Very high levels of HDL-c are associated with increased risk of CV events

ESC 2018 - Munich

News - Aug. 29, 2018

Elevated HDL-C is associated with adverse cardiovascular events

Presented at the ESC congress 2018 by: Marc Allard-Ratick (Atlanta, US)

Introduction and methods

Low levels of high density lipoprotein cholesterol (HDL-c) are associated with an increased cardiovascular (CV) risk, however, efforts to increase HDL-c did not lead to a decrease in CV risk. On the other hand, recent data indicate that there is a U-shaped association between HDL-c levels and adverse CV events and all-cause mortality.

In this study, 5,291 adults with CV disease, included in the Emory Cardiovascular Biobank, were followed-up for a median of 4.5 years (IQR: 1.8-6.9). Participants were divided into five groups based on their HDL-c levels:

  • <30 mg/dl (<0.78 mmol/L)
  • 31-40 mg/dl (0.8-1mmol/L)
  • 41-50 mg/dl (1.1-1-3 mmol/L)
  • 51-60 mg/dl (1.3-1.5 mmol/L)
  • >60 mg/dl (>1.5 mmol/L)

The primary outcomes were all-cause mortality and CV death or non-fatal myocardial infarction (MI).

Main results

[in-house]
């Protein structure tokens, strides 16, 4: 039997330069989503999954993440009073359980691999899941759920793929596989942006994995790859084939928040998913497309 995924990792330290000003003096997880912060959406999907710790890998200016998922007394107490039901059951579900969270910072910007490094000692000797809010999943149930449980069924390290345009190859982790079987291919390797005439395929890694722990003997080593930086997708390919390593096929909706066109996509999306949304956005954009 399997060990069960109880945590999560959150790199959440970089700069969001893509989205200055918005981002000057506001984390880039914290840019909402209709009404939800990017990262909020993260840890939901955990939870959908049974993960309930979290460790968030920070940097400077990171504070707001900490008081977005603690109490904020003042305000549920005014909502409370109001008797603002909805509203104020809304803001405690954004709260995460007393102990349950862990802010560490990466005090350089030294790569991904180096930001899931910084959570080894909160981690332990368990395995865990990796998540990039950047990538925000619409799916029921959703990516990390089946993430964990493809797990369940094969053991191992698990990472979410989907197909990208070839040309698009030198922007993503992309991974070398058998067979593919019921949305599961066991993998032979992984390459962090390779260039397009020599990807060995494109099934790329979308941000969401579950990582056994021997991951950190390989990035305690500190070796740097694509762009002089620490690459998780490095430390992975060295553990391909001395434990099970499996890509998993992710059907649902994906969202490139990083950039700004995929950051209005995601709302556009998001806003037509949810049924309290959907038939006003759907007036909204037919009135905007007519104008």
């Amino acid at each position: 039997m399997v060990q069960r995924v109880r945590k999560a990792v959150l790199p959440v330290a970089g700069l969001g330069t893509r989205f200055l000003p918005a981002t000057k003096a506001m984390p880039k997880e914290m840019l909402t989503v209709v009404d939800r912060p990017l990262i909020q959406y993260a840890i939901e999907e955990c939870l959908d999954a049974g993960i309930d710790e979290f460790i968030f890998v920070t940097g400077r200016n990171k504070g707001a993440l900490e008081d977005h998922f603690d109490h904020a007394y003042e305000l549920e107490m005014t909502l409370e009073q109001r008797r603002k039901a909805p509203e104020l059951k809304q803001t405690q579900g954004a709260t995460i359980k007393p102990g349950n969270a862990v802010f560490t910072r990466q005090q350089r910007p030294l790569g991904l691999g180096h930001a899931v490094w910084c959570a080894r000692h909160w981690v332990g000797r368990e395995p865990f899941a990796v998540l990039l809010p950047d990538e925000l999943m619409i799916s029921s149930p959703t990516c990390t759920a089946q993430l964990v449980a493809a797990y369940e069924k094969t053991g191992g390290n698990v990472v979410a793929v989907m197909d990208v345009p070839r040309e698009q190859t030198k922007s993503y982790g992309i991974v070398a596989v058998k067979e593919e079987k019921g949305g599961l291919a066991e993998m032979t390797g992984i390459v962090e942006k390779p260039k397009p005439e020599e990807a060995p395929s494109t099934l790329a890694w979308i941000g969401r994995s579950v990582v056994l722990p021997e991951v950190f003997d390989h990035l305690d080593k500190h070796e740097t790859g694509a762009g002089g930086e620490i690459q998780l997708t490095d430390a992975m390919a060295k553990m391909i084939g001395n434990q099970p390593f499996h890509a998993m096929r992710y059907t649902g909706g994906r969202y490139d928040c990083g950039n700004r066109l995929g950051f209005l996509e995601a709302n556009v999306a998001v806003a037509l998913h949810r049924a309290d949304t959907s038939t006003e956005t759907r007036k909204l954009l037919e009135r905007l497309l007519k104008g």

• The average age of the study population was 63 years, and 35% were female.
  • The median follow-up was 4.5 years, during which 13% of participants suffered an MI or died, due to CV causes.
  • Participants with HDL-c between 41 and 60 mg/dl (1.1-1.6 mmol/L) had the lowest CV risk, whereas the risk increased with low levels (< 41 mg/dl [<1.1 mmol/L]), as well as with very high levels (>60 mg/dl[>1.6 mmol/L]). In the group with the highest HDL-c levels, the risk of CV death was almost two-fold, compared with those in the 41-50 mg/dl (1.1-1.2 mmol/L) group.


Very high levels of HDL-c were associated with increased risk of CV death.


After the presentation it was discussed that HDL is a very complex and multifunctional molecule that has not been fully understood yet. The possible mechanisms explaining such results may be genetic differentiation or dysfunctional HDL molecules, which are impaired as quantity increases. Very high HDL-c levels impact 1-5% of the general population, mostly females.

- Our reporting is based on the information provided at the ESC congress -

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